Review Summary: A band that emphasizes the "djunt" above everything else.
The Canadian quintet known as Structures isn’t going to please music critics with their debut long play record “Divided By.” The band garnered quite a bit of positive attention after the release of their debut EP, but they failed to build on their promising sound. The band follows in the mold of such horrific acts as The Acacia Strain and Emmure, but unlike those bands, they avoid sounding like utter garbage. Frantic guitar work and a pension for writing catchy breakdowns should immediately remind listeners of their labelmates After the Burial, albeit with a bit less melody and a lack of songwriting ability.
While the album has a fairly solid foundation despite its breakdown-centric structure, it is riddled with moments of confusion and lack of clarity. From album opener “At Las[t],” we hear songwriting clichés abound, with the soft buildup to an incredibly cheesy tough-guy style opening line. The band does succeed in writing an uptempo, very sharp rhythm section, but the melody seems lost in the production, which throughout the album emphasizes heaviness above all else. Many of the breakdowns and heavier sections come just shy of clipping, making it fairly annoying to listen to during the busier instrumental sections.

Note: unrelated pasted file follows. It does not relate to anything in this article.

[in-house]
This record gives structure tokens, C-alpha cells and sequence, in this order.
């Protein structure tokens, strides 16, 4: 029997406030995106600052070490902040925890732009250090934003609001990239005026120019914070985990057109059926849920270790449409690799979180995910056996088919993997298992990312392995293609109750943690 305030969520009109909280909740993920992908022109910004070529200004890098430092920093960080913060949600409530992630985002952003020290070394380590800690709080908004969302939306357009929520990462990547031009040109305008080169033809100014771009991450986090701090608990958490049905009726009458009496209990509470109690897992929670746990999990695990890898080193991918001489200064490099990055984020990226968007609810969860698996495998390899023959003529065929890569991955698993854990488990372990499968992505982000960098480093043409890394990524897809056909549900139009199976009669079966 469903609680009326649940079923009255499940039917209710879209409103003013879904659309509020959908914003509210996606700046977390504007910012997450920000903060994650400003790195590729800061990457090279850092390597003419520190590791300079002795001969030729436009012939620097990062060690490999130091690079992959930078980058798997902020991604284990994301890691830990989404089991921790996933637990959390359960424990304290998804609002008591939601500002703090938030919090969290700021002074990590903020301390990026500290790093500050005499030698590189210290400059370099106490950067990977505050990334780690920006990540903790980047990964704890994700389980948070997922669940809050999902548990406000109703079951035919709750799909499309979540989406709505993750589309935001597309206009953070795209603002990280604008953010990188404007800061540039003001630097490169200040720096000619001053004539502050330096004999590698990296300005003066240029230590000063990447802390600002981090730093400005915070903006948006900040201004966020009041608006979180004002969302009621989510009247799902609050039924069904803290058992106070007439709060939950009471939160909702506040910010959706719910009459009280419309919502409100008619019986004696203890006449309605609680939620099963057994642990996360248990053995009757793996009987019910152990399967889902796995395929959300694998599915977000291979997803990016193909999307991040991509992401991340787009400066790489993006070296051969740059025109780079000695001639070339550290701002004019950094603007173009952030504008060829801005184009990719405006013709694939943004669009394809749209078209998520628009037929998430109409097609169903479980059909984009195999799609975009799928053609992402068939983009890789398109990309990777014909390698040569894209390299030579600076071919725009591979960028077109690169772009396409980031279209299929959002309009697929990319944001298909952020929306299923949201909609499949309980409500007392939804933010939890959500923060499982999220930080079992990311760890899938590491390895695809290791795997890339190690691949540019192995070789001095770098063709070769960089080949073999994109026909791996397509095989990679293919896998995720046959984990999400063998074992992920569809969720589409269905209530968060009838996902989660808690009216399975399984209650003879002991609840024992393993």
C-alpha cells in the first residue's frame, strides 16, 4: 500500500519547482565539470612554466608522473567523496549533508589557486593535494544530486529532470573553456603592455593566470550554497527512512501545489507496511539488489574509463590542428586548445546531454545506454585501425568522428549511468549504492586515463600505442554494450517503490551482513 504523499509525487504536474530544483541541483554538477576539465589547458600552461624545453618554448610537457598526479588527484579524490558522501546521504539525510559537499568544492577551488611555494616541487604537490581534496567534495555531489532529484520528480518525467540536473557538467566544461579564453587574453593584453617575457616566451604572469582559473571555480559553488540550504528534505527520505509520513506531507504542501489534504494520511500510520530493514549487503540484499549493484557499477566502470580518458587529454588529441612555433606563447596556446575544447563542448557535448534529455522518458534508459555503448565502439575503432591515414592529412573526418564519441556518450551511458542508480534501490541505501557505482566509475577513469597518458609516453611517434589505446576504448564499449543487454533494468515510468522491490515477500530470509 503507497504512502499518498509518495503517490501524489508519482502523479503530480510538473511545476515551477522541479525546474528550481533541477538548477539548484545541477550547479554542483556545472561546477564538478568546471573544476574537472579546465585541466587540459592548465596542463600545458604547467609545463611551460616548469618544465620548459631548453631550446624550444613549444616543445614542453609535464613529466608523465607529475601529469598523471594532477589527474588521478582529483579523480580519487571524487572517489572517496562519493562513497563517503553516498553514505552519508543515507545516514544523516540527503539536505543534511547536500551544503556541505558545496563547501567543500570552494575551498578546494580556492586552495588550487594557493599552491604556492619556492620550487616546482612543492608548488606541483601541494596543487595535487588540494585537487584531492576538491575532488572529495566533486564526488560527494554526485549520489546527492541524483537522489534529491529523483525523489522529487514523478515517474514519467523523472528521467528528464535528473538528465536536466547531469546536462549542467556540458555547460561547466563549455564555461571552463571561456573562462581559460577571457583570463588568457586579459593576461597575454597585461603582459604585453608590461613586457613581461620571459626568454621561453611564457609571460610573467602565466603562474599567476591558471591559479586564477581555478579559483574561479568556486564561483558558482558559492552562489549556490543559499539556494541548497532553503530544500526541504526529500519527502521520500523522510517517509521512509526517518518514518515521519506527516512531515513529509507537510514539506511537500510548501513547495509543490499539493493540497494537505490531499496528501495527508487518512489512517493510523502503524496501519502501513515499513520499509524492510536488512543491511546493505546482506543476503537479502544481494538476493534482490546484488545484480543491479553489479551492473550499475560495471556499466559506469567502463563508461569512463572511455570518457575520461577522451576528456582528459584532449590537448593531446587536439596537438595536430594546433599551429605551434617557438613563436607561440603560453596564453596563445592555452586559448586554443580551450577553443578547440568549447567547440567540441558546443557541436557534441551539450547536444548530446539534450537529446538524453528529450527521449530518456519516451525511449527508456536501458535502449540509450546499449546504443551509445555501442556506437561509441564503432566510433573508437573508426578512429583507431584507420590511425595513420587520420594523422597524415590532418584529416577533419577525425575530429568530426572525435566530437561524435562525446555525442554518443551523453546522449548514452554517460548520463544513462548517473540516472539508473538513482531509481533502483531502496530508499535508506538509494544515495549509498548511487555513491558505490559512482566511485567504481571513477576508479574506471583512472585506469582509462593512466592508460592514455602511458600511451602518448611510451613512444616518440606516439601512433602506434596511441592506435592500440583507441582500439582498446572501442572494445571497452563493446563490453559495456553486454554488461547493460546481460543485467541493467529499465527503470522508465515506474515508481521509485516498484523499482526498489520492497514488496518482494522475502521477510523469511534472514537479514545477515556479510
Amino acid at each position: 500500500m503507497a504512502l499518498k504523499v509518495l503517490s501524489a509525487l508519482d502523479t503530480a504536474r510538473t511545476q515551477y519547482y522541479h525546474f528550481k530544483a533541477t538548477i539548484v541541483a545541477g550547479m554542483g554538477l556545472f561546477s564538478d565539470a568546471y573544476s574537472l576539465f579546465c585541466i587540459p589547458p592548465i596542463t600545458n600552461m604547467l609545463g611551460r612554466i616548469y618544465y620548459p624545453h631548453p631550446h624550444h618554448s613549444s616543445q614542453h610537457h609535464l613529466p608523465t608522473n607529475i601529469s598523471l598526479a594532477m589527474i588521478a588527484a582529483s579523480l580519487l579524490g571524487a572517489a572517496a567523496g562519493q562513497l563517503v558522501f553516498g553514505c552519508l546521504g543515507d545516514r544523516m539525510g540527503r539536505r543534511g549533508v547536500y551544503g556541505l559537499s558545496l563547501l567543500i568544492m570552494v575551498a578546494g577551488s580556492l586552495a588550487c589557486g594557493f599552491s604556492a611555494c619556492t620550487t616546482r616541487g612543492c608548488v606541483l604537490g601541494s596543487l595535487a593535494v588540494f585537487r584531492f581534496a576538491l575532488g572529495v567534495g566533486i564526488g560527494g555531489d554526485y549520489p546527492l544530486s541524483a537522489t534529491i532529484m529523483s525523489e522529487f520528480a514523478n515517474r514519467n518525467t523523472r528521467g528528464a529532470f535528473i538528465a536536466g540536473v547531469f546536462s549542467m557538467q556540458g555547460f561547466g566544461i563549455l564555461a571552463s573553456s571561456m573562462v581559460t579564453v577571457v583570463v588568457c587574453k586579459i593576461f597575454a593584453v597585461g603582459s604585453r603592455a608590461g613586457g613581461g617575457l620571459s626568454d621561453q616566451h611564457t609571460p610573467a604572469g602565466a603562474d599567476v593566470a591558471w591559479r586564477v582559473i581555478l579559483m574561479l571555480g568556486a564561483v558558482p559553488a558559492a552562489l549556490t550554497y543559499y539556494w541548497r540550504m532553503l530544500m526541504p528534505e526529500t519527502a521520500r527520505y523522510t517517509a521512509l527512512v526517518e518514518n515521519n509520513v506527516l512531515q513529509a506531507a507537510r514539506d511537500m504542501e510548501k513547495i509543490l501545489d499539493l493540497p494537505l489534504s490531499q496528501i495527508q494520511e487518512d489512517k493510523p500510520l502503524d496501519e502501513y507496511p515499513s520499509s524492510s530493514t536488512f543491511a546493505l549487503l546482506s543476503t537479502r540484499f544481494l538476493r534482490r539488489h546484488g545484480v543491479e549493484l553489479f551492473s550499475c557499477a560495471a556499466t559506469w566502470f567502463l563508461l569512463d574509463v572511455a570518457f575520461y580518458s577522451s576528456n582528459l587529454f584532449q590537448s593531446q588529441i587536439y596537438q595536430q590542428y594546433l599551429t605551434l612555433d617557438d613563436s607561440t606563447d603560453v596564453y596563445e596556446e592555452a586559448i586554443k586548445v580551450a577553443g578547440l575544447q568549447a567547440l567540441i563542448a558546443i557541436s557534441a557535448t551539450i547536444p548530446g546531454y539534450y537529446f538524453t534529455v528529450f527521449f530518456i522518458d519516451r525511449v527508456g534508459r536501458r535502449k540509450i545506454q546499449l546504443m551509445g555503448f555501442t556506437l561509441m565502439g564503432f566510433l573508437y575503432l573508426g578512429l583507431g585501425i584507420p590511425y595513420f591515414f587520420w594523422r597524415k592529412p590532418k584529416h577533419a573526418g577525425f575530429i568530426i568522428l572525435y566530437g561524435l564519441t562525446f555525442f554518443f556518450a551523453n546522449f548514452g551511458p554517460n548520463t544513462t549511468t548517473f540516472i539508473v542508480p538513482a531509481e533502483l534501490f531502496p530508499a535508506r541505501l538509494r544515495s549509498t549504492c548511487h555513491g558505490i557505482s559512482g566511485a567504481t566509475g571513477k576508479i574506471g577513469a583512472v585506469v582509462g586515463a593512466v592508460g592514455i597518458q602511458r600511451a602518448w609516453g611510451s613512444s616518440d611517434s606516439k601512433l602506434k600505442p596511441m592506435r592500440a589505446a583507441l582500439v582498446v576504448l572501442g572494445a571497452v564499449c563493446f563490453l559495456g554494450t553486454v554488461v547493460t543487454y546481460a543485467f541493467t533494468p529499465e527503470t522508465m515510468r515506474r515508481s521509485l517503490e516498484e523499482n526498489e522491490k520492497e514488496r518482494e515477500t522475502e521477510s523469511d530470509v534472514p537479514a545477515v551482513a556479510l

The worst parts of the record come in the form of the clean vocals and lyrics themselves, often destroying any rhythm and positive momentum gained in the course of the album. Album closer “/,” while an interesting track and potentially one of the better tracks on the album, makes absolutely no sense in the context of the full-length. Its melodic, pop-punk style is completely random and detracts from the album’s sound as a whole. The inclusion of a vocalist as notoriously bad as Emmure’s own Frankie Palmeiri on the track “Relapse; Signs” is also frustrating, as Nick Xourafas is already a superior vocalist and Frankie’s spoken-word rap style buildups are cringe inducing.
The album is not all bad, the lead and rhythm guitar work have many flashes of brilliance throughout the album, whether it is the “djunty” breakdowns and verses, or the fast-tapping dissonant sections sprinkled throughout the album reminiscent of bands like The Arusha Accord. Their style and technique saves the album from being unlistenable and gives songs such as “Encounter” and “In Pursuit Of” a signature sound. If you are thirsting for some immediate satisfaction in the form of heavy junz, this album comes in handy like many other albums cannot. If I was rating this album based on how good of an album it was to listen to in the gym, it would probably be a point or two higher, but as it stands, it marks a questionable foundation for a band with youth and inexperience in the metal and hardcore music scene.
“In Pursuit Of”